Washington, DC – Researchers at Georgetown Lombardi Comprehensive Cancer Center say the number of circulating tumor cells (CTCs) in the blood is a “powerful predictor” to help physicians more reliably assess treatment benefit for patients with metastatic breast cancer. The findings from a large analysis using pooled data from international cancer centers will be presented during a poster session on Monday, June 6th, at the 2011 annual meeting of the American Society of Clinical Oncology in Chicago.
“The current standard of care for monitoring patients with metastatic breast cancer involves the use of radiology studies such as CT scans, ultrasounds, and the like to determine whether or not patients are deriving benefit from their current therapies.” says Minetta Liu, MD, lead investigator of the new analysis and director of translational breast cancer research at Georgetown Lombardi, a part of Georgetown University Medical Center. “These tests can be expensive and invasive, and can negatively impact a patient’s quality of life.”
Liu says the new analysis substantiates the utility of the CTC test, which counts the number of CTCs in the blood. CTC results at or above the threshold of five are reliably associated with clinical and/or radiographic evidence of worsening disease, strengthening considerations for a change in therapy with the goal of improving long-term patient outcomes.
Enumerating CTCs can be done with various technologies. For this analysis, researchers culled data from peer-reviewed published studies, all of which, by chance, utilized the FDA-approved CellSearch™ technology. Teams from institutions around the world contributed blinded data to create a pooled dataset of 841 patients. This large sample size enabled Liu to confirm findings from other studies that indicate a CTC count of five or more is associated with disease progression. Importantly, the predictive value of CTCs was not affected by treatment type (chemotherapy, endocrine therapy, biologic therapy), tumor type (hormone receptor positive/negative, HER2 positive/negative), or sites of disease involvement.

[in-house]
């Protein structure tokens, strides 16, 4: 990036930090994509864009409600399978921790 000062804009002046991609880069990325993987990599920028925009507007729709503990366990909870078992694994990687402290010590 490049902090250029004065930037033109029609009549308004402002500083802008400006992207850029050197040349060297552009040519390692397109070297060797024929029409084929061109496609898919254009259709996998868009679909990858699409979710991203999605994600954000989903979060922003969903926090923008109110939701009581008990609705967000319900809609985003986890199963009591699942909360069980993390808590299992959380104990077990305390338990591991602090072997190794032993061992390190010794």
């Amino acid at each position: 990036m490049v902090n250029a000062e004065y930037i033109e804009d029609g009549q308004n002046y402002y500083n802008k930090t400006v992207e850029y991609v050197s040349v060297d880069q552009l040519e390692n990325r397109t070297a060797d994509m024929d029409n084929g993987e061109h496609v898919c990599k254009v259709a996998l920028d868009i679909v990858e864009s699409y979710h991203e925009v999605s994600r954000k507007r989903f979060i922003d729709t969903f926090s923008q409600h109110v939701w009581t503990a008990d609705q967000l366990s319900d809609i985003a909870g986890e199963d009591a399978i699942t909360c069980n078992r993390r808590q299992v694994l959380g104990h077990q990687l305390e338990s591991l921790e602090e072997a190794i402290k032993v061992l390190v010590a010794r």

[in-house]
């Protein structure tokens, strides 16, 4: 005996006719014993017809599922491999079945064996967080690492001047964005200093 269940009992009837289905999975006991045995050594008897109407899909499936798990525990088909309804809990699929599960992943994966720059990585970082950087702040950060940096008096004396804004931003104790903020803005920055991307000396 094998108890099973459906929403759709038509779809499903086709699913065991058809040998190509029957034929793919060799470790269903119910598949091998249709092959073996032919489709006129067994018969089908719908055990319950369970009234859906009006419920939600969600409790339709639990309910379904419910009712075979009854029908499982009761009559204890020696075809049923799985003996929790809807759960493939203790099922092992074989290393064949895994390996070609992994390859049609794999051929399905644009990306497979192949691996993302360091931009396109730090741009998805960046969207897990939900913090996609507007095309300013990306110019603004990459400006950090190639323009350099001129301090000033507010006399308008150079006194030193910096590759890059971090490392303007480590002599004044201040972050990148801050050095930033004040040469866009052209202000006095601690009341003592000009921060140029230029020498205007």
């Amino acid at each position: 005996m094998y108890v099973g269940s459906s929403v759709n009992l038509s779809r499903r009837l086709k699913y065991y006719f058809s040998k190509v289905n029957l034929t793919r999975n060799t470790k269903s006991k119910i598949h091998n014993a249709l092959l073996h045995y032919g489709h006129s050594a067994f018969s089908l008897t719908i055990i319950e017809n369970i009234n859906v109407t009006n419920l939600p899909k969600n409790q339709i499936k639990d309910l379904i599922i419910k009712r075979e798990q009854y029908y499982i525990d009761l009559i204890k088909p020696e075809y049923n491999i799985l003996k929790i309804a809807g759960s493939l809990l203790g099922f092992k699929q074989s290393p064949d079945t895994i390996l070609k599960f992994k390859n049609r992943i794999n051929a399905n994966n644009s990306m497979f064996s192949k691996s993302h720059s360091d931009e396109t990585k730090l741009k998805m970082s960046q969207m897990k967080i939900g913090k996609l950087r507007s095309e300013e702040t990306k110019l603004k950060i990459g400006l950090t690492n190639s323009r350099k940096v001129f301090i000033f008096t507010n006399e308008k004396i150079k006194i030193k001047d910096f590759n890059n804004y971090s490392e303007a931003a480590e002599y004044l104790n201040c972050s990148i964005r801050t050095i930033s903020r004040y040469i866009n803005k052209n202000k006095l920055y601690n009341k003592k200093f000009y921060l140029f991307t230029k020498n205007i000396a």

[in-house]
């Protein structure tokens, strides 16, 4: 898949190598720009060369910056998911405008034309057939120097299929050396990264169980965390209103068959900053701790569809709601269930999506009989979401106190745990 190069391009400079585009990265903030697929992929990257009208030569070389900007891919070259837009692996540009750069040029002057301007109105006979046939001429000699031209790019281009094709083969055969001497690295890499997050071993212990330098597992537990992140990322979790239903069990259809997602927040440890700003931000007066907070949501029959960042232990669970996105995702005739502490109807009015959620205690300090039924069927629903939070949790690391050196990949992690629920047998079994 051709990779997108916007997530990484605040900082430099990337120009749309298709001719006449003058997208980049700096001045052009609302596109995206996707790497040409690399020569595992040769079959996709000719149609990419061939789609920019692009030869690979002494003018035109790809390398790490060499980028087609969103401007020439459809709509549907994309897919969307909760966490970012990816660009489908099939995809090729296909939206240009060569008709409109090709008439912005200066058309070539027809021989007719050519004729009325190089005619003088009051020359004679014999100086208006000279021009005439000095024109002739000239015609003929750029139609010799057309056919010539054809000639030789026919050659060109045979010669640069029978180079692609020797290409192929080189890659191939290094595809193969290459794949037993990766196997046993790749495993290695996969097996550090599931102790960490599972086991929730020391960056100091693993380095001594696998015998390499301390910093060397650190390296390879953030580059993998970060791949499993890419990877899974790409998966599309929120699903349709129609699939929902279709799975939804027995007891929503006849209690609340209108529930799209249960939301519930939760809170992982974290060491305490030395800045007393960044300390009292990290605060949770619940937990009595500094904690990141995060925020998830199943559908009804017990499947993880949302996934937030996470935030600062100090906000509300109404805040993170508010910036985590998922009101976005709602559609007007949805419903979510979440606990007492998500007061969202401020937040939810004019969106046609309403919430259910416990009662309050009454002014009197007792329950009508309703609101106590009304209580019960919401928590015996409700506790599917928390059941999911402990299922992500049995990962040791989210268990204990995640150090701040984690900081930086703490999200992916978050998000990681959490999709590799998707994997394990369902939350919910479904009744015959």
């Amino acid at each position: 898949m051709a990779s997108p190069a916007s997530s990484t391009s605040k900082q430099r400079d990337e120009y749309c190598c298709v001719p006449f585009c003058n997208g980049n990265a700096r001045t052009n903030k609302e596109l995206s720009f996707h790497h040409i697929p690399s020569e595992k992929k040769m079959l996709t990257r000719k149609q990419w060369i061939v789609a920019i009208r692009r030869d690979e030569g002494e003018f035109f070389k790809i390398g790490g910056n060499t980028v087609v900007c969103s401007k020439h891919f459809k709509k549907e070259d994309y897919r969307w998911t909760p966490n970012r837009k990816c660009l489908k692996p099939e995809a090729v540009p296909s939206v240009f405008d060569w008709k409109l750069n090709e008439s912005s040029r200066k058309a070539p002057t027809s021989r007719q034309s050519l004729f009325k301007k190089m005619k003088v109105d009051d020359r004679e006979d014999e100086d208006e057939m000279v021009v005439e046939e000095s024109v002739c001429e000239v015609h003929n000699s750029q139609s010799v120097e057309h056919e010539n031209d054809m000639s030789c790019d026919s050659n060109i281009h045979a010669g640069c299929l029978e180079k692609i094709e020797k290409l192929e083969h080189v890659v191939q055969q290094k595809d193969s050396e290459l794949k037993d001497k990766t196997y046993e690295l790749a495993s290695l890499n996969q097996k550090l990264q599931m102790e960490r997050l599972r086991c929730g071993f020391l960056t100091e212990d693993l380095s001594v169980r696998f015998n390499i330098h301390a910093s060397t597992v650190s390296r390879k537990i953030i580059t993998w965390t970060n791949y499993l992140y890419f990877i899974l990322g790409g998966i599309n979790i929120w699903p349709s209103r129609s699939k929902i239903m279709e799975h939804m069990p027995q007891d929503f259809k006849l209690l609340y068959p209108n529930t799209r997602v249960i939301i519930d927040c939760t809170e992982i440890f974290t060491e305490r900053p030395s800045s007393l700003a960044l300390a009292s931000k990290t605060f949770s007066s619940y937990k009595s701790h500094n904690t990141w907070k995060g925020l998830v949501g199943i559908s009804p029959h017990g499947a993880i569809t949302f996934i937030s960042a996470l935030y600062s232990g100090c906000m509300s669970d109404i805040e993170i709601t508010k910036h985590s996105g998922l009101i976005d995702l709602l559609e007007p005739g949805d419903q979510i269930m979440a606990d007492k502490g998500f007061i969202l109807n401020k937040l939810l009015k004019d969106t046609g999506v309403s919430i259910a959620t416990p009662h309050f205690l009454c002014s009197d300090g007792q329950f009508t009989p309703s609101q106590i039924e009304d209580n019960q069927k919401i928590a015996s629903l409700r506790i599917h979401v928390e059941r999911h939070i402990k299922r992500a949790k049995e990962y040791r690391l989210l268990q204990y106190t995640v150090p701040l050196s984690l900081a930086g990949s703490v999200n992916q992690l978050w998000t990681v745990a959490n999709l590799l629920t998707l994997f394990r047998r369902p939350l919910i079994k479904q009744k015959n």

“Using a blood test to count CTCs in addition to our existing tools for disease monitoring might improve our ability to appropriately treat patients and maximize their quality of life,” explains Liu. “When a patient with metastatic breast cancer feels well and looks well, has had normal recent scans and CTC results that are consistently less than five, we feel more confident in her current treatment plan and may delay repeat imaging studies in favor of the less-invasive CTC blood test.”
The study was conducted with no external funding. Liu reports receiving compensation for research-related speaking engagements on behalf of Veridex, the manufacturer of the CellSearch technology.
About Georgetown Lombardi Comprehensive Cancer Center
Georgetown Lombardi Comprehensive Cancer Center, part of Georgetown University Medical Center and Georgetown University Hospital, seeks to improve the diagnosis, treatment, and prevention of cancer through innovative basic and clinical research, patient care, community education and outreach, and the training of cancer specialists of the future. Georgetown Lombardi is one of only 40 comprehensive cancer centers in the nation, as designated by the National Cancer Institute, and the only one in the Washington, DC, area. For more information, go to http://lombardi.georgetown.edu.
About Georgetown University Medical Center
Georgetown University Medical Center is an internationally recognized academic medical center with a three-part mission of research, teaching and patient care (through MedStar Health). GUMC’s mission is carried out with a strong emphasis on public service and a dedication to the Catholic, Jesuit principle of cura personalis -- or "care of the whole person." The Medical Center includes the School of Medicine and the School of Nursing & Health Studies, both nationally ranked; Georgetown Lombardi Comprehensive Cancer Center, designated as a comprehensive cancer center by the National Cancer Institute; and the Biomedical Graduate Research Organization (BGRO), which accounts for the majority of externally funded research at GUMC including a Clinical Translation and Science Award from the National Institutes of Health. In fiscal year 2009-2010, GUMC accounted for nearly 80 percent of Georgetown University's extramural research funding.